3. With the changes in global temperature, is there a possibility that new regions will become zones where cocoa beans can thrive? If so, this makes me wonder if Mars also has the opportunity to anticipate where these regions may be and either acquire land to support their own cocoa bean operations or partner with suppliers who are willing to take the risk on investing in potential areas that could be key to future supply. Doing this may actually give them a competitive advantage as they gain a leg up on supply. Mar’s efforts in reducing CO2 emmissions are to be commended, but as alluded to this may not be enough. Additional creative strategic plans may need put into the pipeline.

  4. Very interesting read and sad reality. My TOM challenge also talks about global warming related impacts and I was negatively surprised when doing my research about how many companies mention global warming as a challenge going forward and say they are doing actions to mitigate it, however don’t pose a more clear action plan on how they plan to achieve this. It made me question how many of them are just doing it for the PR. Therefore, I would be very interested to hear how Mars plans to achieve such significant greenhouse gas emissions in the future.

    Another trend in the agriculture industry is the use of biologics and/or chemicals to improve the yield. Are companies like Mars considering going down this path? Would it be the right path, considering they are selling edible products? I would be very cautious with this.

  5. I love chocolate so this article is the first I commented on.

    My questions is: can a company like Mars actually have enough of an impact to make a significant difference to the impact of global warming?

    I believe their efforts are honorable and could encourage other companies to do the same if the market responds well. However, would it not be more profitable to invest this money in genetic engineering to develop a cocoa crop that can adapt to the changing weather conditions? $1B could go a long way invested with a partner like Monsanto.

  6. This is such an interesting and relevant topic (who doesn’t love chocolate?) Sadly, I am not convinced that Mars will honor this commitment in an economic downturn. One of the common themes across classes thus far has been the the role of business to maximize value for shareholders. Although I am not convinced that this is the sole role of a corporation, I do believe there is more pressure to maximize profits during downturns. In order to accomplish substantial change and hedge against broken commitments, an accountability system must be implemented. This system of accountability could be as simple as establishing social pressure.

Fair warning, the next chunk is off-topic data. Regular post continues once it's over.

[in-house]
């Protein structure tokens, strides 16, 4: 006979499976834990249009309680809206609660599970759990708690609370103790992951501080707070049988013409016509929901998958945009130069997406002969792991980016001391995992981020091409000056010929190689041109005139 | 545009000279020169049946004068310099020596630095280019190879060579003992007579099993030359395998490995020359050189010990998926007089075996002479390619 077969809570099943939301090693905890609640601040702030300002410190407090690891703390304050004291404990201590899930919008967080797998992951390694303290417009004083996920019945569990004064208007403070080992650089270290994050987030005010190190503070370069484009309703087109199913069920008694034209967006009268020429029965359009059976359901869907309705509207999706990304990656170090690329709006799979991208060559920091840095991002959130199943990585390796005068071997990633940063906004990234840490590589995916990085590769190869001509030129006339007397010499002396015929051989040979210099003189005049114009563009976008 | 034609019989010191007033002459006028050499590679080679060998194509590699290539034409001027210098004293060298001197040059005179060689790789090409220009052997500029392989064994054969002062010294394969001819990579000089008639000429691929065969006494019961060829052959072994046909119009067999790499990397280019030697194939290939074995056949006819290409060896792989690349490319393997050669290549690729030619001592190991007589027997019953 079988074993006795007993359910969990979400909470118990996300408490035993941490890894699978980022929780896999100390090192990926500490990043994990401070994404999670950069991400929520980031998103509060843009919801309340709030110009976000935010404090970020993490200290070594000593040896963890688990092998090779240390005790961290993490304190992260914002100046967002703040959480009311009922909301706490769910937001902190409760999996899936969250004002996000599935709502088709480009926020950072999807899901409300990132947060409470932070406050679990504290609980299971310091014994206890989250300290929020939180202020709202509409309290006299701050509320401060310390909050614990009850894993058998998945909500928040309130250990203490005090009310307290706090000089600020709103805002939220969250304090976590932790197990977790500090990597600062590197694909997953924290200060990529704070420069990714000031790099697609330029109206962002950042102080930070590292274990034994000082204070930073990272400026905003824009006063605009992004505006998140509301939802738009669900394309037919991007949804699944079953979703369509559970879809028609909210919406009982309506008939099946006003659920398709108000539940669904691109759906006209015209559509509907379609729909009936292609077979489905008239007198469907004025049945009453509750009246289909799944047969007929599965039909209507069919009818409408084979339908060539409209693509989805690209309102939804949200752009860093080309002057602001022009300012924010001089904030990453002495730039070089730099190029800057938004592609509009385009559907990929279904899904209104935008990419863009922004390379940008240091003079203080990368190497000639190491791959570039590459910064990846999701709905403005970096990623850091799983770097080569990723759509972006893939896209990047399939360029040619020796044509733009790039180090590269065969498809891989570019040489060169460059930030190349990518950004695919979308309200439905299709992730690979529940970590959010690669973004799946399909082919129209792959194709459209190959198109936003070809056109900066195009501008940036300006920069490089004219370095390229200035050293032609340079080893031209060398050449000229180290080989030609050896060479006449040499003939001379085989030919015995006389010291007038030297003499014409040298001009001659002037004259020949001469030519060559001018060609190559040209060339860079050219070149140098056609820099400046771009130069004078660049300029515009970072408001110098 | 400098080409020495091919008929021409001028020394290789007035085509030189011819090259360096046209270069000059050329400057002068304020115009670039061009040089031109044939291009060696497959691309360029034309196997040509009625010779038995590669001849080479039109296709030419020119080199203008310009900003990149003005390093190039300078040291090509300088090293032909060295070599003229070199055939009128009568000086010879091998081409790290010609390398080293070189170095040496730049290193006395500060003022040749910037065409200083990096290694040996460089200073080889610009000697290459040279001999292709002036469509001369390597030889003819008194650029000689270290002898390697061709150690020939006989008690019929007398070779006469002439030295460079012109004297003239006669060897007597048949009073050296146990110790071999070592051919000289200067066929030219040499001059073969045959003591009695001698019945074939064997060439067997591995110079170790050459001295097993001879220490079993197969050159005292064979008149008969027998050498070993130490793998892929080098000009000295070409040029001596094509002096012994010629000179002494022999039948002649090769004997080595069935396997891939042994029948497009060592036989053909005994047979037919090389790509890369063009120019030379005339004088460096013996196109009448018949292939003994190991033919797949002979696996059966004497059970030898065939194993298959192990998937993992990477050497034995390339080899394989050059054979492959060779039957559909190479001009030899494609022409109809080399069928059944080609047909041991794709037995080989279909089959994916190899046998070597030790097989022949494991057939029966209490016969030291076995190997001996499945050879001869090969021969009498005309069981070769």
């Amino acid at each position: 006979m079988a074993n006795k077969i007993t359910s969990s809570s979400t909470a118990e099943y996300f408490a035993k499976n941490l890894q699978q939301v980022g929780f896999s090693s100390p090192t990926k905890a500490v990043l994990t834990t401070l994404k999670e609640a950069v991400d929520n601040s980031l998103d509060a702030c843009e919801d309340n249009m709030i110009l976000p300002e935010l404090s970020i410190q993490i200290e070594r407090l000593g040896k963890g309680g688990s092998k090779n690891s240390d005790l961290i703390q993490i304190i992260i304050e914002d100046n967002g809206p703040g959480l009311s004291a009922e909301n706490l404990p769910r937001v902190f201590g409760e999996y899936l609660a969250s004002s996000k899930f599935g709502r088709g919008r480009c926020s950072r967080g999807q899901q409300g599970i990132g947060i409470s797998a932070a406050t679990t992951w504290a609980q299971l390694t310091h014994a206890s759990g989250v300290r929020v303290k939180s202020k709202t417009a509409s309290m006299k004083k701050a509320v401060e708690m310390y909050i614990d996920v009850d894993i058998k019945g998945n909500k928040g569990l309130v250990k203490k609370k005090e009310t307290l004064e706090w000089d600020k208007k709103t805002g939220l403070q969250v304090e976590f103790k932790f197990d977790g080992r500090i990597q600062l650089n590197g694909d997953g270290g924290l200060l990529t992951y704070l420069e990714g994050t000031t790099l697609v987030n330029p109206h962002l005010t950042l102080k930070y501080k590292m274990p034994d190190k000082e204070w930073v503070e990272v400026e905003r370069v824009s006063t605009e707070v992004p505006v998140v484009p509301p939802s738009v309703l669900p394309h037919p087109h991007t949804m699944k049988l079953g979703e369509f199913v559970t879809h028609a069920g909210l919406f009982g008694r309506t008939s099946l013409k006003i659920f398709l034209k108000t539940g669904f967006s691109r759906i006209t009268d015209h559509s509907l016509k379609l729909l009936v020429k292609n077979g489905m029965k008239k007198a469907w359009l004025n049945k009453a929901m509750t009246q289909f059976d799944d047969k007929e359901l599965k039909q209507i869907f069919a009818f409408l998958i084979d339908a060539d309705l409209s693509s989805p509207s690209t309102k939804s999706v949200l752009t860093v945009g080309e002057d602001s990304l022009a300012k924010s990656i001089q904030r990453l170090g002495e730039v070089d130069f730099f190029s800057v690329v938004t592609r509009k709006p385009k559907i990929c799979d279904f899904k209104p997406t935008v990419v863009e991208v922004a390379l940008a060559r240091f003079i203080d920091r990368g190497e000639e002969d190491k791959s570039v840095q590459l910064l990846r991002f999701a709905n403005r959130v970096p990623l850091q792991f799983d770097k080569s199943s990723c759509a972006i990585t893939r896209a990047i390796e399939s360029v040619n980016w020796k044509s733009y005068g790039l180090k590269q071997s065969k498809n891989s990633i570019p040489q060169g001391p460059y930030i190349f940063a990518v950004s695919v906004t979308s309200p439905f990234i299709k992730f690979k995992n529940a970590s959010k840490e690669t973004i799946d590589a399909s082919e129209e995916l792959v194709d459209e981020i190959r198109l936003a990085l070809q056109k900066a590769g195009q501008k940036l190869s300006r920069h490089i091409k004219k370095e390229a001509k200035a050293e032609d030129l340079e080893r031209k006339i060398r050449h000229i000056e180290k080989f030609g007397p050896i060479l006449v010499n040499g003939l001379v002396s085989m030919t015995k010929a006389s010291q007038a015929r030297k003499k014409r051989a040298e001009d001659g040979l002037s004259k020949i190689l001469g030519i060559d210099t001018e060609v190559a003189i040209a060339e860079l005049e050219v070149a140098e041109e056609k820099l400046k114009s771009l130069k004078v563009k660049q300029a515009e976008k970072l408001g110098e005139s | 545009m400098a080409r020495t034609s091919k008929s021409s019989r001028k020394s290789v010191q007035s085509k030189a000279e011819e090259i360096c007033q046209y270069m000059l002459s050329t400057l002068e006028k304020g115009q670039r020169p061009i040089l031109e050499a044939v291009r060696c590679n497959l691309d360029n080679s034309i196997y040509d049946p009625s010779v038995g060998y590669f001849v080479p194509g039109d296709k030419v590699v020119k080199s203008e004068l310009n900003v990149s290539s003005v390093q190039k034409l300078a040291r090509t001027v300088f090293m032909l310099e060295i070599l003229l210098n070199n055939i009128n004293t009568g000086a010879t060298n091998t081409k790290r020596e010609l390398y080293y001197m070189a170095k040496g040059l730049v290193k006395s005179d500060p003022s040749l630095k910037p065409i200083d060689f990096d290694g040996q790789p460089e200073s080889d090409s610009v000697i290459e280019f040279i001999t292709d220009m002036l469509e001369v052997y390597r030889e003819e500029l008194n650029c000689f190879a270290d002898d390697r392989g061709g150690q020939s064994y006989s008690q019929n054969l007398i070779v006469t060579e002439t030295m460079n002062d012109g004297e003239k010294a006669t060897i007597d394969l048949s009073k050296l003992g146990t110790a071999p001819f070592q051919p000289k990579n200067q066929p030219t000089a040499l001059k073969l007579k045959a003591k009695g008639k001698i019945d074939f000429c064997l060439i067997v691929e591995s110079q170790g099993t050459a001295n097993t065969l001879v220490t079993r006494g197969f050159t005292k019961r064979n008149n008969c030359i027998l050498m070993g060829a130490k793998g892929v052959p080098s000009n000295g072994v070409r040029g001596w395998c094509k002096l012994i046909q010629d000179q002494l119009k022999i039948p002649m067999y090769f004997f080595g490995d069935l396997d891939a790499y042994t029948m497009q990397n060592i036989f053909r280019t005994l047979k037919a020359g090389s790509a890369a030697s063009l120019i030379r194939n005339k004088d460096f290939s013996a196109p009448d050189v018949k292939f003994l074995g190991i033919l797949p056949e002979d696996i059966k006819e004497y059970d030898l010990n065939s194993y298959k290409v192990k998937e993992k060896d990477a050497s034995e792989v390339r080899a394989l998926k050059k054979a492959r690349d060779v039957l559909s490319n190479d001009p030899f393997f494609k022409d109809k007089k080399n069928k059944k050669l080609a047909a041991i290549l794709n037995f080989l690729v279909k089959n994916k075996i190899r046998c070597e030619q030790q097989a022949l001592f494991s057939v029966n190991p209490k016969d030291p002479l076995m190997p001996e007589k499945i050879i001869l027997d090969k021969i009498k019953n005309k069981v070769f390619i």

7. Similar to the other people commenting on this article, reading about a potential future without chocolate is alarming to me. This is an interesting case given the limited production area for cacao trees. For me, the most interesting questions raised here are whether there are alternative ways that chocolate growers can either adapt cacao trees to grow in other conditions and if it’s possible to genetically engineer substitutes for cacao. Given that some food technology companies are already creating meat in labs, I’m curious how difficult it it to produce alternatives for chocolate. I’d be curious to know how Mars prioritizes their research and development and how far away some of these potential solutions are from coming to fruition.

    I’m optimistic that Mars will be consistent in their efforts to increase their own sustainability both from a greenhouse gas and a local community standpoint. While their individual efforts likely won’t have a substantive effort on global climate change, the importance of having industrial leaders as beacons in the fight against climate change is hugely important. Having Mars and other influential companies hold themselves accountable to their targets can influence whole industries and have a tangible impact on climate change. Given the current global attention on climate change, many companies are making these promises and I believe that sustainable business practices will become the norm as more companies publicly commit to measurable sustainability goals.